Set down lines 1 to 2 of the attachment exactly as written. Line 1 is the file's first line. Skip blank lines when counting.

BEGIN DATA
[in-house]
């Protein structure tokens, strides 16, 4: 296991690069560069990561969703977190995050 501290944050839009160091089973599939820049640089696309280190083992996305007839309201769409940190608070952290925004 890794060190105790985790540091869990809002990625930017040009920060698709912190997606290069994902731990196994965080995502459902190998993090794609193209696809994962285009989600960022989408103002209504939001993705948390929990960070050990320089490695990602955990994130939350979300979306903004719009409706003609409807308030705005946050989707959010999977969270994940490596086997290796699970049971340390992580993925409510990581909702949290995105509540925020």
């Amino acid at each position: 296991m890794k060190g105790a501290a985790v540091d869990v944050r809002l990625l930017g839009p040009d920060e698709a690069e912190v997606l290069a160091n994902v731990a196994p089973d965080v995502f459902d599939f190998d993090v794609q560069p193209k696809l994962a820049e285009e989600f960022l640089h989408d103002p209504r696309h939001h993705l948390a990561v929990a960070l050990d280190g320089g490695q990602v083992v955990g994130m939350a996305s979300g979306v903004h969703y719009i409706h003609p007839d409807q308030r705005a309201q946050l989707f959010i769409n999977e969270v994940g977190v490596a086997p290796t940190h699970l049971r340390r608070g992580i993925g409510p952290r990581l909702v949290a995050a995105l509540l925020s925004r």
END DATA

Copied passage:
[in-house]
């Protein structure tokens, strides 16, 4: 296991690069560069990561969703977190995050 501290944050839009160091089973599939820049640089696309280190083992996305007839309201769409940190608070952290925004 890794060190105790985790540091869990809002990625930017040009920060698709912190997606290069994902731990196994965080995502459902190998993090794609193209696809994962285009989600960022989408103002209504939001993705948390929990960070050990320089490695990602955990994130939350979300979306903004719009409706003609409807308030705005946050989707959010999977969270994940490596086997290796699970049971340390992580993925409510990581909702949290995105509540925020």